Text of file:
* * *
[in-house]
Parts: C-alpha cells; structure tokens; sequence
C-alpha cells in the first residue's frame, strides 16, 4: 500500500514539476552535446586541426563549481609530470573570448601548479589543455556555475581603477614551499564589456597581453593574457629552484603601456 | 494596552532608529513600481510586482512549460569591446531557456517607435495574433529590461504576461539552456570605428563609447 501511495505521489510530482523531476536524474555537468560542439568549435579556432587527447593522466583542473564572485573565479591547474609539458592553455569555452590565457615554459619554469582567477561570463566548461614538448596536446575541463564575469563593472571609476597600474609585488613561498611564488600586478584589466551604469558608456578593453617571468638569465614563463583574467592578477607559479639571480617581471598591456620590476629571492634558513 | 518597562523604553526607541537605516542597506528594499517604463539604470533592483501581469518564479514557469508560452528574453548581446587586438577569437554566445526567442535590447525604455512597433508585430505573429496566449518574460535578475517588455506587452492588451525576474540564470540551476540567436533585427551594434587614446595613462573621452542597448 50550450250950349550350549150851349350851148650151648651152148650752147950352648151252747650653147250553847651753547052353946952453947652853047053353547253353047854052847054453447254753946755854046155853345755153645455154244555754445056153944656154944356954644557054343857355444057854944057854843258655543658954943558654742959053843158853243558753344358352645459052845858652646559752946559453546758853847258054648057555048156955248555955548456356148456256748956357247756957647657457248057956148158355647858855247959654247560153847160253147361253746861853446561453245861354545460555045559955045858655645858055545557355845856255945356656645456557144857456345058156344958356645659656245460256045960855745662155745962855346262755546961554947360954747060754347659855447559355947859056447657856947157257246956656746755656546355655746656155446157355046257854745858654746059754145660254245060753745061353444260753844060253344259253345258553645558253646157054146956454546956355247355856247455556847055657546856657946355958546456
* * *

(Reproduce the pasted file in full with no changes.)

[in-house]
Parts: C-alpha cells; structure tokens; sequence
C-alpha cells in the first residue's frame, strides 16, 4: 500500500514539476552535446586541426563549481609530470573570448601548479589543455556555475581603477614551499564589456597581453593574457629552484603601456 | 494596552532608529513600481510586482512549460569591446531557456517607435495574433529590461504576461539552456570605428563609447 501511495505521489510530482523531476536524474555537468560542439568549435579556432587527447593522466583542473564572485573565479591547474609539458592553455569555452590565457615554459619554469582567477561570463566548461614538448596536446575541463564575469563593472571609476597600474609585488613561498611564488600586478584589466551604469558608456578593453617571468638569465614563463583574467592578477607559479639571480617581471598591456620590476629571492634558513 | 518597562523604553526607541537605516542597506528594499517604463539604470533592483501581469518564479514557469508560452528574453548581446587586438577569437554566445526567442535590447525604455512597433508585430505573429496566449518574460535578475517588455506587452492588451525576474540564470540551476540567436533585427551594434587614446595613462573621452542597448 50550450250950349550350549150851349350851148650151648651152148650752147950352648151252747650653147250553847651753547052353946952453947652853047053353547253353047854052847054453447254753946755854046155853345755153645455154244555754445056153944656154944356954644557054343857355444057854944057854843258655543658954943558654742959053843158853243558753344358352645459052845858652646559752946559453546758853847258054648057555048156955248555955548456356148456256748956357247756957647657457248057956148158355647858855247959654247560153847160253147361253746861853446561453245861354545460555045559955045858655645858055545557355845856255945356656645456557144857456345058156344958356645659656245460256045960855745662155745962855346262755546961554947360954747060754347659855447559355947859056447657856947157257246956656746755656546355655746656155446157355046257854745858654746059754145660254245060753745061353444260753844060253344259253345258553645558253646157054146956454546956355247355856247455556847055657546856657946355958546456